On June 17th, 2016, Dylann Roof, a 21 year old white man, entered Mother Emanuel AME Church, a pivotal institution in the Black liberation struggle in Charleston, South Carolina. He joined the evening’s prayer meeting. An hour later he took out a gun and murdered nine of the parishioners, intentionally sparing woman’s life so she could tell the tale. Radicalized by the Council of Conservative Citizens, an online white nationalist organization, Roof’s online manifesto declares that his intention was to incite a race war.
In the three weeks since, over 20,000 people have marched in South Carolina in solidarity with the victims’ families, demanding the removal of the confederate flag from the state capitol. Eight Black churches were burned down in 10 days. Bree Newsome from Charlotte, NC, where one of those churches burned, made national news – scaling the pole at the SC state capitol and taking the flag down. Dozens of confederate statues across the US have been tagged with the phrase #BlackLivesMatter, the slogan of the dynamic movement that’s exploded across the US in response to the epidemic of racist police murders. Republican lawmakers are battling it out in legislative sessions, culminating in a decision to remove the flag from the South Carolina State House which was carried out on July 10. Nonetheless the Klan has announced a pro- Confederate flag rally in Columbia, SC next Saturday, and a weeklong training institute the following week in Arkansas on how to grow the white nationalist movement.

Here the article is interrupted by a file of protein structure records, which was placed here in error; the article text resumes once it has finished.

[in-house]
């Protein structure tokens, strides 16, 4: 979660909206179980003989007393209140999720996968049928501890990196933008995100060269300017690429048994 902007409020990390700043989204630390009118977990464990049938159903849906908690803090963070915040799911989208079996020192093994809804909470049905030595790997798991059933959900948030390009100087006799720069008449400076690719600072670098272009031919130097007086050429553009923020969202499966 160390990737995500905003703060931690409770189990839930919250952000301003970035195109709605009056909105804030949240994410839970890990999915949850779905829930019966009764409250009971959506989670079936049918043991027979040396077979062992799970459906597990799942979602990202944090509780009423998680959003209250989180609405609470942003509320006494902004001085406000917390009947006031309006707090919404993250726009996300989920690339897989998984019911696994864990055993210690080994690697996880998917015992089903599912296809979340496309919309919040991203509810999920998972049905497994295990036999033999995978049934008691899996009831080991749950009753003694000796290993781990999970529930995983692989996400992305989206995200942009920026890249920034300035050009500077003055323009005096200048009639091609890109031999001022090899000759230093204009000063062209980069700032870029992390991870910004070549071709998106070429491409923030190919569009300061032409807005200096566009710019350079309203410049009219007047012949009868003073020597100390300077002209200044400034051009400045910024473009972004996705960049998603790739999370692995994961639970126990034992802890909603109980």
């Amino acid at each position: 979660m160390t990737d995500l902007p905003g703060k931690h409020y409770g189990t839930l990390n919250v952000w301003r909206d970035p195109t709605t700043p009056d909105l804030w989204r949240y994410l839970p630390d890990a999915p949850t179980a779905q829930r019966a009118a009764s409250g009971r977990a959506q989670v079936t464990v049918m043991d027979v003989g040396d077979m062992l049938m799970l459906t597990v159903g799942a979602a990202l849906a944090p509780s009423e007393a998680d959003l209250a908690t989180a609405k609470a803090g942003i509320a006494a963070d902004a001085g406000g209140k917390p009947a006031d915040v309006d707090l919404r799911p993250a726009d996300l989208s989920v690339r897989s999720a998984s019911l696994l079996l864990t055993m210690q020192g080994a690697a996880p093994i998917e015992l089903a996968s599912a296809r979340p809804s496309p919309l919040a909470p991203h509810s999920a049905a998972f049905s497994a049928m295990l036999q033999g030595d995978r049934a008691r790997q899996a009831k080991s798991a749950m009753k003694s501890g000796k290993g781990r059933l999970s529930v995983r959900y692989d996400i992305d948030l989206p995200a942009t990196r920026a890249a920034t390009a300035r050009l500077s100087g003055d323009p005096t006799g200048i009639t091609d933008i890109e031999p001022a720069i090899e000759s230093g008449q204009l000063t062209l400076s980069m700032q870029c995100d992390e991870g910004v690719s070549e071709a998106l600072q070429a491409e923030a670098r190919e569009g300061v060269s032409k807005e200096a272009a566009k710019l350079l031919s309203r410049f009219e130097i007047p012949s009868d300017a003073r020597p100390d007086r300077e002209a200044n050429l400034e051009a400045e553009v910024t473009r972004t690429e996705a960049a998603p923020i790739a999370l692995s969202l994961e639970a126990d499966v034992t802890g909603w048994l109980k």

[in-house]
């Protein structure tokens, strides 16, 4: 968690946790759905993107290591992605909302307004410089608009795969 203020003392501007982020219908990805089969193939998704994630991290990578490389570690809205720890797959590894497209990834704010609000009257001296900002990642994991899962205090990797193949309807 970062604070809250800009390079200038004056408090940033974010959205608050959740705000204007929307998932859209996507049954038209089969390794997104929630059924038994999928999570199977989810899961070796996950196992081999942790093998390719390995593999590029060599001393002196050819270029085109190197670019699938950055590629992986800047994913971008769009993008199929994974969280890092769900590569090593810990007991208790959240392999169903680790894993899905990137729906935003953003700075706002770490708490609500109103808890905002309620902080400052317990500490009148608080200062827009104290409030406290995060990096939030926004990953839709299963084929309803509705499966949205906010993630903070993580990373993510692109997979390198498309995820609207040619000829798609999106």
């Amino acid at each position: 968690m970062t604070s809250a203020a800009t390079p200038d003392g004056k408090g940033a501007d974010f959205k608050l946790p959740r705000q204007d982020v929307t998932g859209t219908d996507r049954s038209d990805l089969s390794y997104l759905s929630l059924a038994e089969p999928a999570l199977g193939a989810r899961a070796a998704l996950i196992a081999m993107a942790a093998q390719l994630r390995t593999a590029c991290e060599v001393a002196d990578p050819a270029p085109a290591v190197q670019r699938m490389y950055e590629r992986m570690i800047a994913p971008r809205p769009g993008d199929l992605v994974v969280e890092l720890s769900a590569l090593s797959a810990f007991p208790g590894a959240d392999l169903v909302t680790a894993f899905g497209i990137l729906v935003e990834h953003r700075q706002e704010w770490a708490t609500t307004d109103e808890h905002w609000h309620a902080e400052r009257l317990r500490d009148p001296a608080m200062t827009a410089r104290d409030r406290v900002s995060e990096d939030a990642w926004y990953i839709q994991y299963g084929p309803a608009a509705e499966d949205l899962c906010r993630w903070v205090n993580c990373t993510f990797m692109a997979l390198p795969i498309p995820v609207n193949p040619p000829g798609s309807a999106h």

This tremendous flurry, including a visible resurgence of Klan activity, raises a number of important questions about how we analyze and respond in this moment: Is the struggle over the confederate flag solely symbolic? Or does it provide a context to catalyze broader structural reforms and continued militant action? Does this signal the beginning of an upsurge of Klan activity or the last gasps of a dying movement? What are the different roles we can play from where we’re positioned in the broader movement (i.e. labor unions, faith institutions, non-profits, white and Black activists, queer folks of color)?
It will take some time to unpack these questions and the lessons of this moment. In the meantime however here are some initial thoughts on approach: First, this is a moment for those of us on the left to highlight the connections between white vigilante violence, the radical right, and the ruling class. This is not news to us, but right now we have a platform to reach a mass audience. Recent articles have been published by The Guardian, The New York Times, and The Nation detailing links between white supremacist groups and the GOP.
Now is the time to force prominent figures on the Right to take a position – isolating the most radical elements and creating a split between moderates and their traditional social base.